The 2020 review was only able to find 9 studies regarding topical treatment of TMDs that met rigorous criteria for quality of evidence while also qualifying as randomized controlled trials.3 For topical NSAIDs, the review found no clinically significant difference compared to a placebo.3 Interestingly, ultrasound therapy was found to reduce pain, but applying an NSAID gel with ultrasound had no statistically significant difference compared to ultrasound without the gel.3
The effect of bee venom and capsaicin was similarly inscrutable, with few relevant studies including the proper data values or standard deviations to conduct a meta-analysis.3 The evidence in general was low quality or showed little effect.3
CBD also suffered from a lack of high-quality evidence in the form of studies in humans.3 Animal models have shown that “transdermal cannabinoids” may reduce pain and inflammation, but there is currently no clear evidence for long-term benefits in humans.3
Why is the research for topical treatment of TMD-associated pain so poor? The answer is small sample sizes, poor blinding, and unreported funding sources.3 Because of this, we don’t know whether demonstrated effects, if any, apply to a larger population.
Statistics have less meaning in small sample sizes. Poor blinding means that bias cannot be controlled. Lack of clear funding disclosures may also influence blinding and make it difficult to trust whether research was conducted in good faith.
The Future of CBD in Dentistry
Though data regarding CBD for TMDs is severely lacking, the future may offer some hope. If motivated researchers feel passionately about reducing the burden of chronic pain for sufferers of temporomandibular disorders, they may be able to put forward the time, money, and effort necessary to distinguish the minimum safe yet therapeutic dose of CBD.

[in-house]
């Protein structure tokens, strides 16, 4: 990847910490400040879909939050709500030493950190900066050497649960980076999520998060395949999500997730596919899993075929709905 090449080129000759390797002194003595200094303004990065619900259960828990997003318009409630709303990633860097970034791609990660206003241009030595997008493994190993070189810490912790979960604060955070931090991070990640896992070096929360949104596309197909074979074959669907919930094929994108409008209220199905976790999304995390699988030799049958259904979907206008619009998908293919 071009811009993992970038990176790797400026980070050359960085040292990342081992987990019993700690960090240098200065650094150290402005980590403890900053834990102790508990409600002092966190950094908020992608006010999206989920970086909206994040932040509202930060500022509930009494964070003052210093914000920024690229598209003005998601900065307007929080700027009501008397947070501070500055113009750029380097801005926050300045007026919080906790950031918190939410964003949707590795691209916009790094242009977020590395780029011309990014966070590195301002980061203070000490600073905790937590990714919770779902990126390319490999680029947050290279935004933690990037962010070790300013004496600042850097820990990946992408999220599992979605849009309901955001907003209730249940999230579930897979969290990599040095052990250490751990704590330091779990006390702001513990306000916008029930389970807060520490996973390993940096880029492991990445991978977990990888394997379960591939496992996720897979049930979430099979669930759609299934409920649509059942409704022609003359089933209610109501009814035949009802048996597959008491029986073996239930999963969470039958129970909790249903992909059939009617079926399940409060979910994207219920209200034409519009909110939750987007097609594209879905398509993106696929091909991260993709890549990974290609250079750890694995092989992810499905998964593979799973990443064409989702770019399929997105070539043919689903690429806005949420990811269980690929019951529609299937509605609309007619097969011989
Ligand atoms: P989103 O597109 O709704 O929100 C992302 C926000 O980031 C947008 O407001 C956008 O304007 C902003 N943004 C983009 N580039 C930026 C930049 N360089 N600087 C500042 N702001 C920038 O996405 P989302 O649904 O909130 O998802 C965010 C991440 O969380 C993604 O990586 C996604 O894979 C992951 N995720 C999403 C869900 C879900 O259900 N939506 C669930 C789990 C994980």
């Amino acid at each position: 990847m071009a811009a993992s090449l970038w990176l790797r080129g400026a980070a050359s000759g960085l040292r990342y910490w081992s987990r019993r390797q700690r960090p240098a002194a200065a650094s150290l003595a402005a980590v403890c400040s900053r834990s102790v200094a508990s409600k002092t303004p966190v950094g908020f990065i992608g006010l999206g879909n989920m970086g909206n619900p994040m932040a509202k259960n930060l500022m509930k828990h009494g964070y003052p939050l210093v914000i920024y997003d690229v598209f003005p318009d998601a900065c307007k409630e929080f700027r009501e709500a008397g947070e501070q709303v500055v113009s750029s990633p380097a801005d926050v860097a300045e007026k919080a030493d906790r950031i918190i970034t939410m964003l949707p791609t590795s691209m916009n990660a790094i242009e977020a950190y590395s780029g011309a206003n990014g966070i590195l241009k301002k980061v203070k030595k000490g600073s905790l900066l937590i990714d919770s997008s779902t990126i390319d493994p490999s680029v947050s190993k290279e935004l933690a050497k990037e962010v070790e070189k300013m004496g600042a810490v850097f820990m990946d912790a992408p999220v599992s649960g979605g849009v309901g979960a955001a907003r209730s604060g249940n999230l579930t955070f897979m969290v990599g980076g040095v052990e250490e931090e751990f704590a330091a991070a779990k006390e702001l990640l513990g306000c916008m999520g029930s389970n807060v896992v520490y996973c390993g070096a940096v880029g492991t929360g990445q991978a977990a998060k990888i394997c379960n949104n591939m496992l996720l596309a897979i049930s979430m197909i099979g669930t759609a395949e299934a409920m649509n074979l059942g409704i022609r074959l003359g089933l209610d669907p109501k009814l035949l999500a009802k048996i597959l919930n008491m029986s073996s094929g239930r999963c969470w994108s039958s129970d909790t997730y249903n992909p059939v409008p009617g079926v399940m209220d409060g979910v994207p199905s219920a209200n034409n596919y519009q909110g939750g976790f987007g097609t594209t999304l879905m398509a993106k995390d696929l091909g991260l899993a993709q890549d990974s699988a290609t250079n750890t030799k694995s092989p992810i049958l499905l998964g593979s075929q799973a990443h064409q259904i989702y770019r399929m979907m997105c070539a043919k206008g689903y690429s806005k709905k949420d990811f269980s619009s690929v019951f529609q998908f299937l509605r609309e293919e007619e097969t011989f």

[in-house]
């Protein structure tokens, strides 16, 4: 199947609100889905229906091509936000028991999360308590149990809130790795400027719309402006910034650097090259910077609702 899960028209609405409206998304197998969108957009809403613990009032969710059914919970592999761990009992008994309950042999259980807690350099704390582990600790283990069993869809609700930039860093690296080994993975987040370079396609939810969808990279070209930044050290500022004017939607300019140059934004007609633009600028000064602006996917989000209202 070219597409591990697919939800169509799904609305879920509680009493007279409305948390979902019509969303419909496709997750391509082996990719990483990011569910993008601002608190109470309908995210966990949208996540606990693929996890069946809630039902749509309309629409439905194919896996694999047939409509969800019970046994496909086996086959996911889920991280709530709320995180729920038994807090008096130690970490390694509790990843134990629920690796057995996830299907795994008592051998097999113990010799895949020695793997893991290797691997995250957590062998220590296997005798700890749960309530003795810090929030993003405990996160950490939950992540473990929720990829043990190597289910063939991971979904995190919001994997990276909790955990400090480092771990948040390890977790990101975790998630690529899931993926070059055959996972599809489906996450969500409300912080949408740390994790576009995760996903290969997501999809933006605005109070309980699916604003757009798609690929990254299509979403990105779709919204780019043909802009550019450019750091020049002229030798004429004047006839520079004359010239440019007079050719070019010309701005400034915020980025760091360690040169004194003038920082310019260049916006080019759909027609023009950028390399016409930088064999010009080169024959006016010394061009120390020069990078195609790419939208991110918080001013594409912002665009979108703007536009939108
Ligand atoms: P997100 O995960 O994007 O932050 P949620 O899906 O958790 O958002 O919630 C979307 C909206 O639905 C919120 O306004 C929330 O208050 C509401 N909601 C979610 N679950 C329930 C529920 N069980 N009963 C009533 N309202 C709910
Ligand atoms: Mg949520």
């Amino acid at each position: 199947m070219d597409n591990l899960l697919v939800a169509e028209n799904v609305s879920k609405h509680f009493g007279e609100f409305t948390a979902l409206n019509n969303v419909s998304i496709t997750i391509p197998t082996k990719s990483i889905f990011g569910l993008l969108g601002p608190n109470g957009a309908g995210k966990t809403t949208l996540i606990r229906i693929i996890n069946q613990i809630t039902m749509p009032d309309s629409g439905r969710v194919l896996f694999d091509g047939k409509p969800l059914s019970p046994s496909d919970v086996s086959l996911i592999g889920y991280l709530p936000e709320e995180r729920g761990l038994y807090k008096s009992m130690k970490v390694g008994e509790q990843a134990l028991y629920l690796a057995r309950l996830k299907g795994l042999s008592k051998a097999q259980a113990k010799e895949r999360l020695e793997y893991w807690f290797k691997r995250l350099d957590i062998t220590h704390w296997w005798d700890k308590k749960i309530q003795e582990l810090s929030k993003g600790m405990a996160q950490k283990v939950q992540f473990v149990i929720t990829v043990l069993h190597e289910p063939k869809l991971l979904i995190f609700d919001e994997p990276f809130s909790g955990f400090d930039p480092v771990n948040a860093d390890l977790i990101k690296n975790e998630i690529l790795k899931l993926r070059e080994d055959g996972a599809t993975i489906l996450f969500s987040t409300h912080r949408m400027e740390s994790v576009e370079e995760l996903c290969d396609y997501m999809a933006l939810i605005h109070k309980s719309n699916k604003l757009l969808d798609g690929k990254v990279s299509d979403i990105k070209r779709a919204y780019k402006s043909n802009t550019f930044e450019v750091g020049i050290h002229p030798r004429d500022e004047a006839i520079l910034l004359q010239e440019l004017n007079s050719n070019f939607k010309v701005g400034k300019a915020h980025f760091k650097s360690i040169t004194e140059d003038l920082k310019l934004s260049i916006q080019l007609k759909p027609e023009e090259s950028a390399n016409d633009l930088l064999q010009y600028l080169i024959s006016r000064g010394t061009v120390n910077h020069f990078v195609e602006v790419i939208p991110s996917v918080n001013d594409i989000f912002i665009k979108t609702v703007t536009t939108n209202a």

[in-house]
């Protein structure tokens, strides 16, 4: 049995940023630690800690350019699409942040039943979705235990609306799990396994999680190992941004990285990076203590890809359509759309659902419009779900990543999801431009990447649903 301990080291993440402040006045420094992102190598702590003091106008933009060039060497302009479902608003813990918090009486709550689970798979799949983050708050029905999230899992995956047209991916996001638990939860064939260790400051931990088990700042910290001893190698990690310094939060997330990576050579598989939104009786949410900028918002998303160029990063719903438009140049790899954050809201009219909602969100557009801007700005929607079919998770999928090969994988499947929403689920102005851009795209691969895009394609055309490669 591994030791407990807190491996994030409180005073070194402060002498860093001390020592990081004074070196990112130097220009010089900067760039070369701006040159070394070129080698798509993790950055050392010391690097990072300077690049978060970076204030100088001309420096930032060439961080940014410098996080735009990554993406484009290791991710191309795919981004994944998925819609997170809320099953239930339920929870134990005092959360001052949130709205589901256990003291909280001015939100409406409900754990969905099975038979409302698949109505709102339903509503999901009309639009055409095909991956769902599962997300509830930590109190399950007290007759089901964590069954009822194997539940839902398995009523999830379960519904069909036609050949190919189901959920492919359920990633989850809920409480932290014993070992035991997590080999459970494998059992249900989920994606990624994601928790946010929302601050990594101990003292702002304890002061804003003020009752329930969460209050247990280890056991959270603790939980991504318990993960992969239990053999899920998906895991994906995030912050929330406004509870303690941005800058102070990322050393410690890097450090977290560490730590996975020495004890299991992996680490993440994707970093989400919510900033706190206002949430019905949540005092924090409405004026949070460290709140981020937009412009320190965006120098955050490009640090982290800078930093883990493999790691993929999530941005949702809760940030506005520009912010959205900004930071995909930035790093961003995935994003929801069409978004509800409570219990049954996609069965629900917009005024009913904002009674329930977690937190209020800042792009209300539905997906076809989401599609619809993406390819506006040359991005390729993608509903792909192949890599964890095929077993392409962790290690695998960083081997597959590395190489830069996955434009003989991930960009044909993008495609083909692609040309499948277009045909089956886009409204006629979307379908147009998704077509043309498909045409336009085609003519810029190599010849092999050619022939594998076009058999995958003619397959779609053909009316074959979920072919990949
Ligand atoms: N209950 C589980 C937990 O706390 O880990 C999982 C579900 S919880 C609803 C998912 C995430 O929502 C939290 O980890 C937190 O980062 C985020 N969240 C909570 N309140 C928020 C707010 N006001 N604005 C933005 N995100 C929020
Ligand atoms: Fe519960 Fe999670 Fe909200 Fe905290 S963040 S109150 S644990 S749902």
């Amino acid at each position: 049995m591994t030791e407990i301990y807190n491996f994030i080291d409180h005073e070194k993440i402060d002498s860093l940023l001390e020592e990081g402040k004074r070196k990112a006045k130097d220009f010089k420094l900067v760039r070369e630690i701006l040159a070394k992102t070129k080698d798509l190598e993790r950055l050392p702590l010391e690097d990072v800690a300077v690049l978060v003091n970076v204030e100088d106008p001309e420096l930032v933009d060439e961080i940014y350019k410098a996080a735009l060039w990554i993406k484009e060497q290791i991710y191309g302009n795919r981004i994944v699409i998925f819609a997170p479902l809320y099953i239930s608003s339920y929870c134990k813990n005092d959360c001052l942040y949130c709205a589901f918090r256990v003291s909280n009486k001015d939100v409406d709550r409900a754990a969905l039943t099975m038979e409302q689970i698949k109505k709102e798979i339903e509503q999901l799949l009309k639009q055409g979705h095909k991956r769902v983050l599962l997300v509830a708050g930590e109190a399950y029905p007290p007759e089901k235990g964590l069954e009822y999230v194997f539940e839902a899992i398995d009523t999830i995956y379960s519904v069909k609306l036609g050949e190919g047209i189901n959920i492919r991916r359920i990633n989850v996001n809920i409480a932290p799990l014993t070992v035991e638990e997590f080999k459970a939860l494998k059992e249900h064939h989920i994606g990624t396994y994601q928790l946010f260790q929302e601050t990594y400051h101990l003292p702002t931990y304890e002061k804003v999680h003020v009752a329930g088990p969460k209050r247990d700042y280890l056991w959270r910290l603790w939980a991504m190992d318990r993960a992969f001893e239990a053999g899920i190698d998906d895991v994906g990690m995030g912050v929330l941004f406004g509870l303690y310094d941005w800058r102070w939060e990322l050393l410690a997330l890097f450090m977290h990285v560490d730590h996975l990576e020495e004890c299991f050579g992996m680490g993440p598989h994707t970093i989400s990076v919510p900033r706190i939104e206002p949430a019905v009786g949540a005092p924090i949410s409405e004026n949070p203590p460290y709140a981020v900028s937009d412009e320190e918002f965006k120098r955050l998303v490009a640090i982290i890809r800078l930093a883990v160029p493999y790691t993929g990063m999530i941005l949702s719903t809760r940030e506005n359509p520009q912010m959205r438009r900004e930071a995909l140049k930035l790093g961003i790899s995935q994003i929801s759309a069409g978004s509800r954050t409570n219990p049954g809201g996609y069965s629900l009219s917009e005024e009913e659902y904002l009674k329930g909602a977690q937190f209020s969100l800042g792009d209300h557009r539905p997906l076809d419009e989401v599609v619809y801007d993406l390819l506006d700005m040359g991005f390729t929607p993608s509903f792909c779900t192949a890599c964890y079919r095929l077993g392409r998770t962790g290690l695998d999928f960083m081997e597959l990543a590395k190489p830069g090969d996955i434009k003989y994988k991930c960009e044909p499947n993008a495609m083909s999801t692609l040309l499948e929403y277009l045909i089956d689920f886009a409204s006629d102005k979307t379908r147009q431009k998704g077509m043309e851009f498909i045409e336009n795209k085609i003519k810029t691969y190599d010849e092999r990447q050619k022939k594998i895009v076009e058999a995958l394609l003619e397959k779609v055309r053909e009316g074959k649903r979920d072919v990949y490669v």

They will also have to determine its ideal application parameters and any necessary or helpful active ingredients. They’ll need large numbers of study participants, including hundreds of individuals for control and experimental groups, and a well-considered experimental design.
That outcome may take many years. In the meantime, topical CBD will remain the equivalent of a high-end massage oil.
- MD PG. Cannabidiol (CBD) — what we know and what we don’t. Harvard Health Blog. Published August 24, 2018. https://www.health.harvard.edu/blog/cannabidiol-cbd-what-we-know-and-what-we-dont-2018082414476
- FDA Approves First Drug Comprised of an Active Ingredient Derived from Marijuana to Treat Rare, Severe Forms of Epilepsy. FDA. Published March 27, 2020. https://www.fda.gov/news-events/press-announcements/fda-approves-first-drug-comprised-active-ingredient-derived-marijuana-treat-rare-severe-forms
- Mena M, Dalbah L, Levi L, Padilla M, Enciso R. Efficacy of topical interventions for temporomandibular disorders compared to placebo or control therapy: a systematic review with meta-analysis. J Dent Anesth Pain Med. 2020;20(6):337-356. doi:17245/jdapm.2020.20.6.337